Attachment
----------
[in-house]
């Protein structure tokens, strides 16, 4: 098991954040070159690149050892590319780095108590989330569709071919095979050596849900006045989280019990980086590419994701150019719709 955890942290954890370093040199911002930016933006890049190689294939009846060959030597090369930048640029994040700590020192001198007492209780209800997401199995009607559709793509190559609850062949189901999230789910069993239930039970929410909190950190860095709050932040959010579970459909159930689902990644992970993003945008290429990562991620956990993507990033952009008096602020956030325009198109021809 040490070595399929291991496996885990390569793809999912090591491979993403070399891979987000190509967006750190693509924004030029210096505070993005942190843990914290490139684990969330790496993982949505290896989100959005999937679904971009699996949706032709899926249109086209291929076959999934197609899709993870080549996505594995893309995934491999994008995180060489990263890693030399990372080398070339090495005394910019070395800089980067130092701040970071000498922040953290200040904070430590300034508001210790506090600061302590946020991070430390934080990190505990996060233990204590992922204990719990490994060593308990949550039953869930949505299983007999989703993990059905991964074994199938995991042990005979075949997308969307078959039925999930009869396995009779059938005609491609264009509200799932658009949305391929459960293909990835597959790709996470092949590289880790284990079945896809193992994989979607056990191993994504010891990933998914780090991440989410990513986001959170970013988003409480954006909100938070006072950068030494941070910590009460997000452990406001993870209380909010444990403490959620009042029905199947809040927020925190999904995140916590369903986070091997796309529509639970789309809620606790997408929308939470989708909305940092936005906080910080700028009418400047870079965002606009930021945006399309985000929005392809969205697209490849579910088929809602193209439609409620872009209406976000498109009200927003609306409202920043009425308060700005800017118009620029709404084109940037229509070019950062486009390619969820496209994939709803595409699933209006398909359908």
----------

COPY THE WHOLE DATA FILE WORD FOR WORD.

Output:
[in-house]
């Protein structure tokens, strides 16, 4: 098991954040070159690149050892590319780095108590989330569709071919095979050596849900006045989280019990980086590419994701150019719709 955890942290954890370093040199911002930016933006890049190689294939009846060959030597090369930048640029994040700590020192001198007492209780209800997401199995009607559709793509190559609850062949189901999230789910069993239930039970929410909190950190860095709050932040959010579970459909159930689902990644992970993003945008290429990562991620956990993507990033952009008096602020956030325009198109021809 040490070595399929291991496996885990390569793809999912090591491979993403070399891979987000190509967006750190693509924004030029210096505070993005942190843990914290490139684990969330790496993982949505290896989100959005999937679904971009699996949706032709899926249109086209291929076959999934197609899709993870080549996505594995893309995934491999994008995180060489990263890693030399990372080398070339090495005394910019070395800089980067130092701040970071000498922040953290200040904070430590300034508001210790506090600061302590946020991070430390934080990190505990996060233990204590992922204990719990490994060593308990949550039953869930949505299983007999989703993990059905991964074994199938995991042990005979075949997308969307078959039925999930009869396995009779059938005609491609264009509200799932658009949305391929459960293909990835597959790709996470092949590289880790284990079945896809193992994989979607056990191993994504010891990933998914780090991440989410990513986001959170970013988003409480954006909100938070006072950068030494941070910590009460997000452990406001993870209380909010444990403490959620009042029905199947809040927020925190999904995140916590369903986070091997796309529509639970789309809620606790997408929308939470989708909305940092936005906080910080700028009418400047870079965002606009930021945006399309985000929005392809969205697209490849579910088929809602193209439609409620872009209406976000498109009200927003609306409202920043009425308060700005800017118009620029709404084109940037229509070019950062486009390619969820496209994939709803595409699933209006398909359908």